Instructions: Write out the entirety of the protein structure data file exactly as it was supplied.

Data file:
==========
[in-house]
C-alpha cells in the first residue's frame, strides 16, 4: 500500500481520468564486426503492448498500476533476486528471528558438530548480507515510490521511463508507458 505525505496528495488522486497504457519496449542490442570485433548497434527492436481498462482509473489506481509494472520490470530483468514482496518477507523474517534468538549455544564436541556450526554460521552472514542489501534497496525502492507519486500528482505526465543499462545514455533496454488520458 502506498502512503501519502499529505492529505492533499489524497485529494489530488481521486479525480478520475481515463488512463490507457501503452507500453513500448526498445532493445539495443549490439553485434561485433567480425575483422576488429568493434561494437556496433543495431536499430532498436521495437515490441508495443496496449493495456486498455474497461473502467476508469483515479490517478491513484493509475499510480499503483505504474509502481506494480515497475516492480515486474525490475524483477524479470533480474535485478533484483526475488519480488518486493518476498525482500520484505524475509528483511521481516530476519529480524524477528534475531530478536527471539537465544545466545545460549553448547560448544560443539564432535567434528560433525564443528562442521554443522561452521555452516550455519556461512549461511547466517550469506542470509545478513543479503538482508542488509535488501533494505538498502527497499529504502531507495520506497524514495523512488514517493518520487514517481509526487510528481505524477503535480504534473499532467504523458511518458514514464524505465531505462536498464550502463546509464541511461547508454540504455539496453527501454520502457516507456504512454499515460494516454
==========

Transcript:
[in-house]
C-alpha cells in the first residue's frame, strides 16, 4: 500500500481520468564486426503492448498500476533476486528471528558438530548480507515510490521511463508507458 505525505496528495488522486497504457519496449542490442570485433548497434527492436481498462482509473489506481509494472520490470530483468514482496518477507523474517534468538549455544564436541556450526554460521552472514542489501534497496525502492507519486500528482505526465543499462545514455533496454488520458 502506498502512503501519502499529505492529505492533499489524497485529494489530488481521486479525480478520475481515463488512463490507457501503452507500453513500448526498445532493445539495443549490439553485434561485433567480425575483422576488429568493434561494437556496433543495431536499430532498436521495437515490441508495443496496449493495456486498455474497461473502467476508469483515479490517478491513484493509475499510480499503483505504474509502481506494480515497475516492480515486474525490475524483477524479470533480474535485478533484483526475488519480488518486493518476498525482500520484505524475509528483511521481516530476519529480524524477528534475531530478536527471539537465544545466545545460549553448547560448544560443539564432535567434528560433525564443528562442521554443522561452521555452516550455519556461512549461511547466517550469506542470509545478513543479503538482508542488509535488501533494505538498502527497499529504502531507495520506497524514495523512488514517493518520487514517481509526487510528481505524477503535480504534473499532467504523458511518458514514464524505465531505462536498464550502463546509464541511461547508454540504455539496453527501454520502457516507456504512454499515460494516454